Skip to main content
Log in

Effects of temporal variation in the risk of predation by least weasel (Mustela nivalis) on feeding behavior of field vole (Microtus agrestis)

  • Published:
Evolutionary Ecology Aims and scope Submit manuscript

Abstract

Predation risk tends to vary in time. Thus prey animals face a problem of allocating feeding and antipredator effort across different risk situations. A recent model of Lima and Bednekoff (1999) predicts that a prey should allocate more feeding effort to low risk situations and more antipredator effort to high risk situations with increasing relative degree of risk in high risk situations (attack ratio). Furthermore when the proportion of time the prey spends in the high risk situation (p) increases, the prey have to eventually feed also in the high risk situations. However the increase in feeding effort in low risk situations should clearly exceed that in high risk situations as p increases. To test these predictions we measured feeding effort of field voles (Microtus agrestis) exposed to varying presence of least weasel (Mustela nivalis) and its feces in laboratory conditions. We generated quantitative predictions by estimating attack ratios from results of a pilot experiment. The model explained 15% of the observed variation in feeding effort of voles. Further analyses indicated that feeding effort was lower in high risk situations than in low risk situations at high attack ratio, but not at a lower one. Voles exposed to a presence of a weasel for extended periods showed signs of nutritional stress. Still we did not find any increase in feeding effort with increasing p. This was obviously due to the relatively low maximal p we used as we included only conditions likely to occur in nature.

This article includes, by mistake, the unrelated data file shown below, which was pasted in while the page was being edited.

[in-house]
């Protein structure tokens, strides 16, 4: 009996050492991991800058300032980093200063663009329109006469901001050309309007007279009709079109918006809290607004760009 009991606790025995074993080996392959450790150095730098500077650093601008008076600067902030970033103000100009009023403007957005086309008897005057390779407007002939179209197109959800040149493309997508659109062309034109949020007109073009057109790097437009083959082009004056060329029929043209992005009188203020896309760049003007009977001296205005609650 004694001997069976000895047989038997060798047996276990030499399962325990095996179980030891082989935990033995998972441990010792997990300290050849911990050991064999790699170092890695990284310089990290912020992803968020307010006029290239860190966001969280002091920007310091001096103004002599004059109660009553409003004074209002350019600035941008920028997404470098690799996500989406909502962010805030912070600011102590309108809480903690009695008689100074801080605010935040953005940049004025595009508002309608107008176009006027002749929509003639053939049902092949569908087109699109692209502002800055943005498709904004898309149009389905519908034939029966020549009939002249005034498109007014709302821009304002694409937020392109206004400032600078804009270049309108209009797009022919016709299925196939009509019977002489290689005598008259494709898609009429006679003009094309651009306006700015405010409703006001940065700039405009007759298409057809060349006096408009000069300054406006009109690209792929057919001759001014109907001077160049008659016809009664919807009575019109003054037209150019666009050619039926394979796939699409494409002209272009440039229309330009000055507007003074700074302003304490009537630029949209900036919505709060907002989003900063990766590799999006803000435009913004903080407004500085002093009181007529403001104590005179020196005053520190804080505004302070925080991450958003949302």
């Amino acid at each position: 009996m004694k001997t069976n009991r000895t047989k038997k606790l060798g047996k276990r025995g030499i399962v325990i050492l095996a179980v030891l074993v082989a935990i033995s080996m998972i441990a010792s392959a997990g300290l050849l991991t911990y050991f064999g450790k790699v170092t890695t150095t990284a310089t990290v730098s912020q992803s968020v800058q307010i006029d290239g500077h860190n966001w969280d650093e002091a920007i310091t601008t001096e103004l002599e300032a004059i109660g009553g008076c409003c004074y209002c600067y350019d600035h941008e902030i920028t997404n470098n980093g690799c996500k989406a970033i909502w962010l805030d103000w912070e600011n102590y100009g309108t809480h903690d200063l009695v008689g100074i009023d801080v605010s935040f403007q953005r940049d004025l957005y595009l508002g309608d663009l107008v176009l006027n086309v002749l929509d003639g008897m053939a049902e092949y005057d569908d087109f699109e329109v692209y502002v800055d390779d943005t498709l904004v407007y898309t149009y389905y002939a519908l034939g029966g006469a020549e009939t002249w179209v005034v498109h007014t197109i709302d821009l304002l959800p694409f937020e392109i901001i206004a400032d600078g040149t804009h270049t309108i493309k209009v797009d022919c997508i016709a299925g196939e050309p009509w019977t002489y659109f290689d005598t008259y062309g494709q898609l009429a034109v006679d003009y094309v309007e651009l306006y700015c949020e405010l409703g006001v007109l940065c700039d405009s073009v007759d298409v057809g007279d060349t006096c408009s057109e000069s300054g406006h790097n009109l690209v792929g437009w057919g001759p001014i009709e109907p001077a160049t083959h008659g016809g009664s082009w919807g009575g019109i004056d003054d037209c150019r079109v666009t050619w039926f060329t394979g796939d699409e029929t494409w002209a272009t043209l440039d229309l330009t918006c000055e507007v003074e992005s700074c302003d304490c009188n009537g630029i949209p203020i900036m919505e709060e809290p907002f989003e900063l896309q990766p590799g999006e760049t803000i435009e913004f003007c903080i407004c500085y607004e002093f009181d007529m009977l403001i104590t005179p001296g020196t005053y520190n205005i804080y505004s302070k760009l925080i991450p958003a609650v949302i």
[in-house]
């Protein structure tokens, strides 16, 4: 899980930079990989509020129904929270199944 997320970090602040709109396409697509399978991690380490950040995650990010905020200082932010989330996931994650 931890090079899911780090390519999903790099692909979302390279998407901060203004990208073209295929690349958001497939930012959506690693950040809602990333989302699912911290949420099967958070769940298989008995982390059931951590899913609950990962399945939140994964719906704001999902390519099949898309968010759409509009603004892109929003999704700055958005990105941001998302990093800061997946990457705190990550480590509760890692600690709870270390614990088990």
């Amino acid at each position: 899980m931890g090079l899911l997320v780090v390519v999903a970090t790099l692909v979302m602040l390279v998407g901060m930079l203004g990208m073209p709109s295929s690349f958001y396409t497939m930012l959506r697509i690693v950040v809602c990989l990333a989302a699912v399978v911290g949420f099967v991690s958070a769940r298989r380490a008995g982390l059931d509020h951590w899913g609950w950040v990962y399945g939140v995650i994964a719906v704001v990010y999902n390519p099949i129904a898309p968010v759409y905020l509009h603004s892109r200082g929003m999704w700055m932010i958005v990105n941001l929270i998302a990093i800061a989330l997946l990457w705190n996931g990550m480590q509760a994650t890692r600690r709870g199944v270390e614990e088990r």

This is a preview of subscription content, log in via an institution to check access.